FabAfriq Magazine

Fabafriq Issue 9 Cover Girl And FinTech Boss Lady Viola Llewellyn, Features In Vanity Fair Magazine

US based Cameroonian born Entrepreneur Viola Llewellyn has once again proved her worth as she poses alongside 25 black female CEO’s diversifying entrepreneurship in Silicon Valley, media and beyond on the cover of vanity fair magazine.Each one of the women in this group tableau has raised $1 million or more in outside capital, breaking barriers and shattering glass ceilings along the way.

In the centre, shoulder back, eyes locked on the lens with a confident half-smile is Viola Llewellyn, Co- founder and president of Ovamba, an emerging market that focus on marketplace funding and investment platform. Ovamba was founded in 2013 in the US by Viola and her long time friend Marvin Cole who saw an opportunity to provide a solution to SMEs in Africa and the MIddle East by providing them with the access to the finances they need in order to flourish.The problem they were solving was twofold: firstly banks were slow and ill- equipped to adapt and meet the demands of fast moving African small businesses and secondly banks limited due diligence procedures made it hard for entrepreneurs with no previous track record to get started.

In Viola’s words, “Ovamba is an online financial market providing funds to SMEs with fast and technical solutions. We are a growth engine that directs investors to where there is surplus of capital to access Africa’s Market and earn a good interest’’. Her experience with frontier markets has given her insights into the best way to integrate all players within Africa’s formal and informal banking landscape, and tailor opportunities to Western investor expectations. In turn, established small and medium-sized African business owners use the Ovamba Plus mobile app to access this capital. Ovamba takes possession of the business incoming stock, enabling port clearance, logistics, warehousing and releasing stock when the business makes scheduled payments.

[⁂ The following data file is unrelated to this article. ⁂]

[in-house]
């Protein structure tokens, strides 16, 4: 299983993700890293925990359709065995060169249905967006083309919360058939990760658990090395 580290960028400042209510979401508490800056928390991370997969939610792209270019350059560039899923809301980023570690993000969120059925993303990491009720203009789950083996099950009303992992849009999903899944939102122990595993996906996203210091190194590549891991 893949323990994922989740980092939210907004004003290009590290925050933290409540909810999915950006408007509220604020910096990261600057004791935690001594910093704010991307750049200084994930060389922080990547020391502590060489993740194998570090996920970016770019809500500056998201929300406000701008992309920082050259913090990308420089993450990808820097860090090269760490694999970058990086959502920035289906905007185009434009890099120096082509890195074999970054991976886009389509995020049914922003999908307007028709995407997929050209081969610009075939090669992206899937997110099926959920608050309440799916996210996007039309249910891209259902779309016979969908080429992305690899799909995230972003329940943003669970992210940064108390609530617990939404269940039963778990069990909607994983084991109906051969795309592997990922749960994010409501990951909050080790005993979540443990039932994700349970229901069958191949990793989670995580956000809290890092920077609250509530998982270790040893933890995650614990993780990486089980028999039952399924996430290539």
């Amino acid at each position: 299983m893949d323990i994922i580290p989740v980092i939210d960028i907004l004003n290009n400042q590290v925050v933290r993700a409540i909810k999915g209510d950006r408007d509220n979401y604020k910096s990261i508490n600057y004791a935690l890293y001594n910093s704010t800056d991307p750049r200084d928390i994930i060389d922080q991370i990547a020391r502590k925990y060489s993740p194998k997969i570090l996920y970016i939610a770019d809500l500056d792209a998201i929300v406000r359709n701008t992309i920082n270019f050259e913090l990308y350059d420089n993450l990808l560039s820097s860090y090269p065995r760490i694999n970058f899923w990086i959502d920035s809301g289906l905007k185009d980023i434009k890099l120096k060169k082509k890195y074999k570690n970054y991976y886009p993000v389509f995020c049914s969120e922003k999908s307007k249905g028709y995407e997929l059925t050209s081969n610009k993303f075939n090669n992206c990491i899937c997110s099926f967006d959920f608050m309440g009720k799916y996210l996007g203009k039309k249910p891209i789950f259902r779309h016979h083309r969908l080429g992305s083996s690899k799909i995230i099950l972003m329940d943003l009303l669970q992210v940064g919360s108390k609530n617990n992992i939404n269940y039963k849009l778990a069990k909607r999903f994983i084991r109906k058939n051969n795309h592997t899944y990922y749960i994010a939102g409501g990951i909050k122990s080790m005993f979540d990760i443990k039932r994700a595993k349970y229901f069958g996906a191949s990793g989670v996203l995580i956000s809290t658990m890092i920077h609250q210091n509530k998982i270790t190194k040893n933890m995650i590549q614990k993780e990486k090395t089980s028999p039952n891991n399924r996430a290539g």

Over the last two decades, black women have become the fastest - growing demographic of entrepreneurs, owning nearly 60% of all black businesses. And if current efforts to diversify the STEM (science, technology, engineering and math) workforce have their intended impact, the number and scope of founders should increase as well: more than 90% of founders of “unicorns” - companies with a valuation of $1 billion or more - previously worked at top tech firms.That will mean more chances of finding “someone to identify with- someone to root for and aspire to be”according to Marla Blow founder and CEO of FS card who also features on the cover. In this April issue, Vanity Fair celebrates and recognises these 26 tech CEO women who have beat the odds and set up successful game changing businesses that the world will forever remember them for. 


 

 

 

 

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